2. Choose the people you know will be around – these do not have to be your best friends, it could even be a neighbor. If someone, even a close friend, can not agree to do it, that’s ok. This is serious, and if someone can not commit to helping you in this way you needed to find someone else. It does not mean that they were not a friend – just that they knew their limits.
      3. Write out your plan – how you will tell when you need help – what are the objective signs that should launch you into your plan?
      4. Figure out what the people in your life can do to help you, and ask them for that, specifically. Try to spread it around – maybe one person can be asked to bring a meal, and someone else can be asked to clean the house, and someone else can stay the night, or check in with you three times a day, or come take away all your sharp knives, or drag you out for karaoke.
      5. Use crisis lines rather than always relying on friends or therapist appointments you have to wait for if you need a lot of listening. One thing I’ve learned is depression is more physical than it is in the events or thoughts that triggered it, as much as it may seem the other way around in the moment. So now I try and focus on my physical state when I am depressed, and the details of my triggers when I am well.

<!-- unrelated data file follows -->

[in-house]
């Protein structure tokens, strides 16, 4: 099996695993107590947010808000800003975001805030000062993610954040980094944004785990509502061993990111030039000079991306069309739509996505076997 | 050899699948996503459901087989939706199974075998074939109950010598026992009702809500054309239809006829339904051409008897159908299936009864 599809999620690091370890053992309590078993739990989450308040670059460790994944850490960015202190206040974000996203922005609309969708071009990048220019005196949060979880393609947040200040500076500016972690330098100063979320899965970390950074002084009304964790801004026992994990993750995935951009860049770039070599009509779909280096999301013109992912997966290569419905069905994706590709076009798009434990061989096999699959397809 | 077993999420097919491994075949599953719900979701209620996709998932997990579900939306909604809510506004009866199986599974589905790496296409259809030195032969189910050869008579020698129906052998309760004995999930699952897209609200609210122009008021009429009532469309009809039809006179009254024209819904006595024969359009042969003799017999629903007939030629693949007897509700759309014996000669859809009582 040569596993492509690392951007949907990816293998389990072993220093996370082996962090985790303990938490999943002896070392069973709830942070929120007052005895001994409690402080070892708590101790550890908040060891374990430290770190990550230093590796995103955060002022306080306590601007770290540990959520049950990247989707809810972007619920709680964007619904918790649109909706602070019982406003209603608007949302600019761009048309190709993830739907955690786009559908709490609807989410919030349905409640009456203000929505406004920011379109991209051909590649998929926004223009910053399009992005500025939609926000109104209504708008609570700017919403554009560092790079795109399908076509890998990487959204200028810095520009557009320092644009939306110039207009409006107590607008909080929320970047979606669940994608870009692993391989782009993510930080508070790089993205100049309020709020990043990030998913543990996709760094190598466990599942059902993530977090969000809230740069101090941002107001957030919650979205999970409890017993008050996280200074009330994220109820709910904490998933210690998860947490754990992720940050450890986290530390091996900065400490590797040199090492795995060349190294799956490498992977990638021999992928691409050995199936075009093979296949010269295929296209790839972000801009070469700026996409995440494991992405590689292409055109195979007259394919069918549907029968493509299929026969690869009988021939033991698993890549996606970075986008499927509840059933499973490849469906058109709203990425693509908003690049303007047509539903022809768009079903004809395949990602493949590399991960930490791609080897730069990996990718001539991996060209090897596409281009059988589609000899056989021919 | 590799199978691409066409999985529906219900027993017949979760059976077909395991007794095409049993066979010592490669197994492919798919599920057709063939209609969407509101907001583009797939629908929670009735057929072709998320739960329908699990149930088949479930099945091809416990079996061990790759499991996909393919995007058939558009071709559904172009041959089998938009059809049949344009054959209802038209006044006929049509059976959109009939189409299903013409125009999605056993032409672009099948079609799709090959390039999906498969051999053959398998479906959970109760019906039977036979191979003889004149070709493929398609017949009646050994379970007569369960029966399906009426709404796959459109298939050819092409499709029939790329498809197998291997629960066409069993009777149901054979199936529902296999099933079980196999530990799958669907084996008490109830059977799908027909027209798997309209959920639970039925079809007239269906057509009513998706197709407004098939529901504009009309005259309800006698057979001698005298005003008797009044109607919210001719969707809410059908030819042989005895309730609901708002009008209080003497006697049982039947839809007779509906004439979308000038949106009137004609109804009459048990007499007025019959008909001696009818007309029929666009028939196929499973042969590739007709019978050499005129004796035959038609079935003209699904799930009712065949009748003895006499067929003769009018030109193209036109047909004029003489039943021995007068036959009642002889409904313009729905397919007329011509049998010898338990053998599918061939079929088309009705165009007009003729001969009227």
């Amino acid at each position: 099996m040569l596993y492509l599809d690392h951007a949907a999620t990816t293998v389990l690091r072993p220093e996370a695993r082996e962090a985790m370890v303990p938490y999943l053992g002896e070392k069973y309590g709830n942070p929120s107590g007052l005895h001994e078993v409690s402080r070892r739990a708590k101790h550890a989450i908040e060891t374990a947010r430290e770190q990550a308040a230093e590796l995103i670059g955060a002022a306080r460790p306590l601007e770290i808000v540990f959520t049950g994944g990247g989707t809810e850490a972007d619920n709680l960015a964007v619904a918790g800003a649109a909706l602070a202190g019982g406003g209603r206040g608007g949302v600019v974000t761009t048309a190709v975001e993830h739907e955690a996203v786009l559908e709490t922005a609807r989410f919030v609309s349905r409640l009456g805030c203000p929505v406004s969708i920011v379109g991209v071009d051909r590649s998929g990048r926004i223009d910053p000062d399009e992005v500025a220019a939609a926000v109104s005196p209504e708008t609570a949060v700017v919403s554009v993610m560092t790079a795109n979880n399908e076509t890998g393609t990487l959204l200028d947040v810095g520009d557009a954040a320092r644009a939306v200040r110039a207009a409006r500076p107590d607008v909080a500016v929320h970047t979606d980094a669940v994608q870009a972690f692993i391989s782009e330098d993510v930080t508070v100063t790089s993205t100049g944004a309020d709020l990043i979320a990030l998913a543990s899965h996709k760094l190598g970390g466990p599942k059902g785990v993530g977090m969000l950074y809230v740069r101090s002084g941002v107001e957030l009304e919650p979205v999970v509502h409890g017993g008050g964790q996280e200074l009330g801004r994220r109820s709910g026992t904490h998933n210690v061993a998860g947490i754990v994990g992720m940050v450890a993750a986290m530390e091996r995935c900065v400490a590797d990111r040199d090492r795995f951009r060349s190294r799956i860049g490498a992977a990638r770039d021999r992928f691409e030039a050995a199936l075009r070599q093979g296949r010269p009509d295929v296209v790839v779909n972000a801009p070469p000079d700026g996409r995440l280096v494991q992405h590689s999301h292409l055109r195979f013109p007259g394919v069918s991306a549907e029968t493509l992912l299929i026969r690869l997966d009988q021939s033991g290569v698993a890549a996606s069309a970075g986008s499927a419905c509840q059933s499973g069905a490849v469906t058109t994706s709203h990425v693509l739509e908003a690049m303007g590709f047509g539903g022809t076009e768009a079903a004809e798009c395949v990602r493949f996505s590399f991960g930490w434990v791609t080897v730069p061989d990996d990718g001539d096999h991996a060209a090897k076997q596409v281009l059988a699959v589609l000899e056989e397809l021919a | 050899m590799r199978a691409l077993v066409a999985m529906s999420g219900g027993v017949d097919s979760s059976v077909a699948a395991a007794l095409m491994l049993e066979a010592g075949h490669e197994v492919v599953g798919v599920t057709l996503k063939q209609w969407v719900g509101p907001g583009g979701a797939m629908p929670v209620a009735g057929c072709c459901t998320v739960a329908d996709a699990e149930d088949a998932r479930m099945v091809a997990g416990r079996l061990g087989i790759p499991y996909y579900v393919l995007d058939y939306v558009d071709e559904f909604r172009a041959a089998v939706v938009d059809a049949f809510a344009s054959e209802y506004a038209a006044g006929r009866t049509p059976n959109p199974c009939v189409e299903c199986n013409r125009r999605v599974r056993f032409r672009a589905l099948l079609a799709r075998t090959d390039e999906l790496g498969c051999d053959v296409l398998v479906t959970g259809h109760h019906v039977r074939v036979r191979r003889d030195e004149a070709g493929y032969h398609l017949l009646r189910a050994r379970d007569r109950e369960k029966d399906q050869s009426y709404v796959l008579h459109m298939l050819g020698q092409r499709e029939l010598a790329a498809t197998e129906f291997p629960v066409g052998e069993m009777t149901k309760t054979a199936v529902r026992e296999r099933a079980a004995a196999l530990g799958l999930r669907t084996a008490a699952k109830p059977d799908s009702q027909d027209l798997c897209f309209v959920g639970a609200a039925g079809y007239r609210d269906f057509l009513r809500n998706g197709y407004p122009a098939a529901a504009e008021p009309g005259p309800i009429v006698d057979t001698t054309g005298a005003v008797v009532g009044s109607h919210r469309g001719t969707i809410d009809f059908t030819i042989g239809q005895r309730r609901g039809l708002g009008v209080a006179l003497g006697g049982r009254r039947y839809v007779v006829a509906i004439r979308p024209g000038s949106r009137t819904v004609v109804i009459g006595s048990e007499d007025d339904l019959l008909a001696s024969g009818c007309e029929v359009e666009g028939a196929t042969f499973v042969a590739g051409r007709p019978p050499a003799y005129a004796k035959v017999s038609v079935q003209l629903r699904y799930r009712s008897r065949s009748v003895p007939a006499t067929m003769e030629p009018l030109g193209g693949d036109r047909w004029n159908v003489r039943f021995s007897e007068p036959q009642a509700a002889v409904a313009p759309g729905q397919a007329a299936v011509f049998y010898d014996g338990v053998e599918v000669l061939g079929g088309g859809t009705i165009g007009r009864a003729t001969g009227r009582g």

I hope some of this makes sense – I promise I’ll write a lot more about it over the next weeks.

  • Mary

    Hi Joy,

    Thanks for the detailed response…..a lot to digest and I`ll really be looking forward to the upcoming posts. I agree with you about sharing things with people who will be around…which is something I find hard at times. I really found that out when I had shoulder surgery last fall and needed more help than I thought I would. But that`s something I have to deal with and not for publicizing here on your comments…:-)